SailNet Community - View Single Post - HMS Bounty in trouble...
View Single Post
  #379  
Old 11-06-2012
preventec47 preventec47 is offline
Junior Member
 
Join Date: Nov 2012
Posts: 8
Thanks: 0
Thanked 0 Times in 0 Posts
Rep Power: 0
preventec47 is on a distinguished road
Re: HMS Bounty in trouble...

I'd like to hear from some of the more experienced guys that would likely
know the kind of effort and specific activities undertaken by the
crew in the kind of weather that the Bounty experienced in the
last 3 or 4 days. I wonder if there was nothing for the crew to
do but ride it out inside or are there activities outside on the
deck that are required during a storm. Does anyone think
that sleep of any kind is possible during those kinds of rough
seas? Just trying to see if fatigue or lack of able bodied
personnel to perform required tasks could have contributed
to the outcome. What about the captain? First mate too
I guess. If the captain rests, the first mate has to
keep the ship on course. Any other remifications
I am missing about the prolonged exposure of the crew
and captain to very rough conditions ?
Also, assuming the Captain knew many hours or days
before that he had really screwed up, were there likely
any other decisions he could have made to improve
the outcome. Such as maybe calling for CG help much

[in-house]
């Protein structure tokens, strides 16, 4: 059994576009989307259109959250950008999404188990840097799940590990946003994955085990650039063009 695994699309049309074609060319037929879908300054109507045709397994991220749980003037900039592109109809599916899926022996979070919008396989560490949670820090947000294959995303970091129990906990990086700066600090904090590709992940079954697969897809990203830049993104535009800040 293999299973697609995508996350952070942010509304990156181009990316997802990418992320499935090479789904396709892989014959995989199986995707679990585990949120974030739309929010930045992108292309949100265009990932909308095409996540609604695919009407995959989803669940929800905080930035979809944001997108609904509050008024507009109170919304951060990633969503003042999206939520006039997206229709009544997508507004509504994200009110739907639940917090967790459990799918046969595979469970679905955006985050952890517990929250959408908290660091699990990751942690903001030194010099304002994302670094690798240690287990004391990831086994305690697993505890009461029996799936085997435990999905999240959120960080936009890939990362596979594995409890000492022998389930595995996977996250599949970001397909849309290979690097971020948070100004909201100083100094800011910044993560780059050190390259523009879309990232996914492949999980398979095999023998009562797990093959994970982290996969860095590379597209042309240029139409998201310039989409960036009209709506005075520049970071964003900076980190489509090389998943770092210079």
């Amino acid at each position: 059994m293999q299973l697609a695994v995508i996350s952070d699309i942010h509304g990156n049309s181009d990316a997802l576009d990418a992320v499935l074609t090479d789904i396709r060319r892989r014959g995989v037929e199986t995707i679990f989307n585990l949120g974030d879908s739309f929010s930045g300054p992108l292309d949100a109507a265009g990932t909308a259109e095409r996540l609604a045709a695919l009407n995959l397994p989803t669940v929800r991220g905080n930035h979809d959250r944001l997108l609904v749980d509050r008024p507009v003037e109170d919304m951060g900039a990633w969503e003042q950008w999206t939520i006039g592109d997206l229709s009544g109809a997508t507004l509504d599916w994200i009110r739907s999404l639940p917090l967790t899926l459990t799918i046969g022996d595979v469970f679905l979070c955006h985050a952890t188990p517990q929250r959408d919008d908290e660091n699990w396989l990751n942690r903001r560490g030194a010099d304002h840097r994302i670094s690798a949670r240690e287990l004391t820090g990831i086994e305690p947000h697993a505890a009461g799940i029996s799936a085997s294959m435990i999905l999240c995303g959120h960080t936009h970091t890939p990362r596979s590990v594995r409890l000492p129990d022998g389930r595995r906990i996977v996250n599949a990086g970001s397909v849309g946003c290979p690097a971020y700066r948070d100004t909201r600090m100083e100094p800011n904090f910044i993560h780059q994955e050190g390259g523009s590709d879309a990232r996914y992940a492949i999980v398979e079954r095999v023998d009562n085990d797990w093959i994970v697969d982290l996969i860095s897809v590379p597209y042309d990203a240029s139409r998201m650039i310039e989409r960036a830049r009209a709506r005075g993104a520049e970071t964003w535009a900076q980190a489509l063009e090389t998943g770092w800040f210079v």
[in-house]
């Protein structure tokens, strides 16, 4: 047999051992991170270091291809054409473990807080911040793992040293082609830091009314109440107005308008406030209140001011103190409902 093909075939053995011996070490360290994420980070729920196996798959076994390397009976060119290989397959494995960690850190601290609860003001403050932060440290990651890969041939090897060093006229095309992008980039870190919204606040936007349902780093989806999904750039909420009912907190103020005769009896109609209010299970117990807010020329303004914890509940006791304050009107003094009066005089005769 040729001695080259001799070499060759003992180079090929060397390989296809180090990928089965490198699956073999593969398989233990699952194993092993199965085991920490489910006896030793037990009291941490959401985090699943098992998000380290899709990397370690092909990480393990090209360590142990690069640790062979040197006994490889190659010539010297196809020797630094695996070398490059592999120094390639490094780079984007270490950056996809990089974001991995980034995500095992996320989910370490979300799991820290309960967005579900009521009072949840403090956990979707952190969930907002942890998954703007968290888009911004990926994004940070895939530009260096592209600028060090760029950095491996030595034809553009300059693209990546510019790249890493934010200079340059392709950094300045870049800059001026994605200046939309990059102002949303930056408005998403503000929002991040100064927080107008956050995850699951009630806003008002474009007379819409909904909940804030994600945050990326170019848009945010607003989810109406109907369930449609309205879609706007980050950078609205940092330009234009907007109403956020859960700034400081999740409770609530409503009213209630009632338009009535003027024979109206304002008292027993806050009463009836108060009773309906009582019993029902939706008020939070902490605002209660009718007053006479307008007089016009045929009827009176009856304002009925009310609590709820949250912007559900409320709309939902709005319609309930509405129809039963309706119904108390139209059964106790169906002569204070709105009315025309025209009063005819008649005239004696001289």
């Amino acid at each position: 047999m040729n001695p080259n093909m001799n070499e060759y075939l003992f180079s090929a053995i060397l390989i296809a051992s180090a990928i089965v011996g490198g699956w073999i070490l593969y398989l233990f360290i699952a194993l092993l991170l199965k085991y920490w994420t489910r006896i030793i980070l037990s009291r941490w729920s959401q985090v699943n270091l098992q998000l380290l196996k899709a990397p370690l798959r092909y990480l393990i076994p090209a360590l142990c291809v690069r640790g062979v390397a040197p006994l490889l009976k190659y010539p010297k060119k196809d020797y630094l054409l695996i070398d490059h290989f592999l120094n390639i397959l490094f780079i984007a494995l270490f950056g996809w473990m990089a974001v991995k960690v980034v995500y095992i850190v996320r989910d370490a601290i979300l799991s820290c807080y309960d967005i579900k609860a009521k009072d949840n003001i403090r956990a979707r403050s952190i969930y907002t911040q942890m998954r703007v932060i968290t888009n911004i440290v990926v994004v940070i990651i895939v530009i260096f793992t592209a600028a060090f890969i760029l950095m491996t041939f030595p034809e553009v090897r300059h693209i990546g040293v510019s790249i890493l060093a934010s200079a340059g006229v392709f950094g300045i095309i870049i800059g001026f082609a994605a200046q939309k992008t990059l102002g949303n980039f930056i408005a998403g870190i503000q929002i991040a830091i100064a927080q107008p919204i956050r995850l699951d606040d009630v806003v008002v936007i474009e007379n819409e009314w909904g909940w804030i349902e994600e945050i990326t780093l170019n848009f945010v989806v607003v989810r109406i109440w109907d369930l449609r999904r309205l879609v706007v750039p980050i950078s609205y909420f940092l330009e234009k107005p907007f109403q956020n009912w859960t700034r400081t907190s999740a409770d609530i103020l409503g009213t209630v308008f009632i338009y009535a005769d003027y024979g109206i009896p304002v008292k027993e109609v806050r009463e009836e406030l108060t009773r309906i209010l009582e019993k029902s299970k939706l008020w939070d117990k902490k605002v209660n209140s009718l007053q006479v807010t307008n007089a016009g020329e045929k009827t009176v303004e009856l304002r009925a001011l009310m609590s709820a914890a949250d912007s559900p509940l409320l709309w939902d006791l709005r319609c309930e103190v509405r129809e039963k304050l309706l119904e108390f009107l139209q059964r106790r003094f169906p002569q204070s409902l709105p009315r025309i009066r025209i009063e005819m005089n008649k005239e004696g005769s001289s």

earlier .... perhaps timed before sundown so as to
allow rescue during daylight hours instead of 4:00 am
in the dark. Is that right or was the rescue 4:00 pm
in the afternoon ?
Lastly, is it felt that for the past 4 to 8 hours before
the final abandon of ship, were the weather conditions steadily
getting worse or could the weather conditions actually been
improving even if the ships physical condition was deteriorating?

What I am getting at is the statement made by the captain
to the effect he was going to wait till morning for some kind
of decision making... that leads me to believe weather conditions
may have been improving... maybe because the hurricane
was passing by and getting farther away etc.....
If he could just hold out till morning .... But unfortunately he
could not.

Thanks for the patience for my questions as I have only
been captain in one sea going calamity. 35 knot winds and
5 foot seas blew my 18 ft Hobie over with one passenger
aboard a half mile offshore. Big difference but it doesnt
seem like it when you are gulping sea water while fighting
for air.
Reply With Quote Share with Facebook